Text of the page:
Irish stew is a family thing. People used whatever they had to hand. o two taste the same. Country people used some things us Dubliners did not have and vice versa. Overcooking veg was normal then. My grate grandmother used to put everything and anything in it, it stood on the range a big pot all week. With 22 kids she needed food on the go all the time.

    0
    Creativeman
    Creativeman

    3 years ago

    Yeaaaaaa...ninzerbean!!!

    0
    jessyratfink
    jessyratfink

    3 years ago

    Yum! Saving this one because my partner loves lamb and I don't cook with it too much. :D

    0
    Leoburatto
    Leoburatto

    3 years ago

    This is simple and delicious! How about add some lemon? Not much, enough to give some freshness to the stew.

    0
    Ninzerbean
    Ninzerbean

    Reply 3 years ago

    I promise you that will be a mistake - like the time I added white wine. It seems like a good idea but it just ruins the whole taste.

    0
    Leoburatto
    Leoburatto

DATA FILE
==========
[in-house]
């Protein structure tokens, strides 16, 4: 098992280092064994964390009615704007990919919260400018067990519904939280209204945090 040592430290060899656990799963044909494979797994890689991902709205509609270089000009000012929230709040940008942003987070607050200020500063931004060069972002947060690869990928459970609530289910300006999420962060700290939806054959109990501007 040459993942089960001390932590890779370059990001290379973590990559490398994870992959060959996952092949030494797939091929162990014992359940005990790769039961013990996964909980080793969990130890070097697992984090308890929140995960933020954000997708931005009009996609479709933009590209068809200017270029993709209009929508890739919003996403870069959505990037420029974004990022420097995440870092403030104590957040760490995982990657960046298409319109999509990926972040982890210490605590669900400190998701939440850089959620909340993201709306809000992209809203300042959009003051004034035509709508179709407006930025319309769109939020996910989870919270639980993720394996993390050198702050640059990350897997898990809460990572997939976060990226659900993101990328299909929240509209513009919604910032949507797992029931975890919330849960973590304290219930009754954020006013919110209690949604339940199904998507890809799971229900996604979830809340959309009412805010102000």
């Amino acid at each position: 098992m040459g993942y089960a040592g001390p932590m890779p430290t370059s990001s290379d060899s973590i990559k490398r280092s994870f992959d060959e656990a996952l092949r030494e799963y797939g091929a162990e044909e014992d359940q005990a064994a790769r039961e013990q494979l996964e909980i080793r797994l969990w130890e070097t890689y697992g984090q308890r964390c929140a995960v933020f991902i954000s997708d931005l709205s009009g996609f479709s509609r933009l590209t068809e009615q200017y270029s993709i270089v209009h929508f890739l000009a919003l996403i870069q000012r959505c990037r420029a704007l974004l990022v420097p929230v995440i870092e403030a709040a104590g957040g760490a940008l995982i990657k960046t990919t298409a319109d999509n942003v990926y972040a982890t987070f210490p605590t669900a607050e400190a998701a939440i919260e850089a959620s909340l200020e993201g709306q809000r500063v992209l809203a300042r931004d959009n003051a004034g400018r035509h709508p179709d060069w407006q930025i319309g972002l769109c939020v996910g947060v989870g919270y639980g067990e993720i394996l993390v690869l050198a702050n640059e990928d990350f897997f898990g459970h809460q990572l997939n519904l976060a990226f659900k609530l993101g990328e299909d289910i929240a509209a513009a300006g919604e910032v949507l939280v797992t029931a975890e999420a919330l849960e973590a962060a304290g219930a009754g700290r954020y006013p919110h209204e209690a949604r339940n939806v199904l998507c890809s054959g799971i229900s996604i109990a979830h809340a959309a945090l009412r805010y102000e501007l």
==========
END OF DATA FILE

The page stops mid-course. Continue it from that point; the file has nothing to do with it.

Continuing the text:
Reply 3 years ago

    Oh, I see... It looks pretty good as it is, I'll experiment as I go, probably add some red pepper or something like that. I love lamb, it's delicious on a barbecue. I often season it with lemon, salt and mint leaves and let it rest overnight, then just grill. You should try it ;)

    0
    buildandsewandstuff
    buildandsewandstuff

    3 years ago

    Do you think this would work in a slow cooker? I love lamb stew!

    0
    Ninzerbean
    Ninzerbean

    Reply 3 years ago

    That's a great idea - but I don't know, I think you would want less water since it would not simmer as strongly. You will have to try and write up an 'ible on it!

    0
    nepierce
    nepierce

    3 years ago

    Looks fabulous! How much water should be used in Step 5 of this recipe?

    0
    Ninzerbean
    Ninzerbean

    Reply 3 years ago

    Pour water to the top of the last layer of veggies.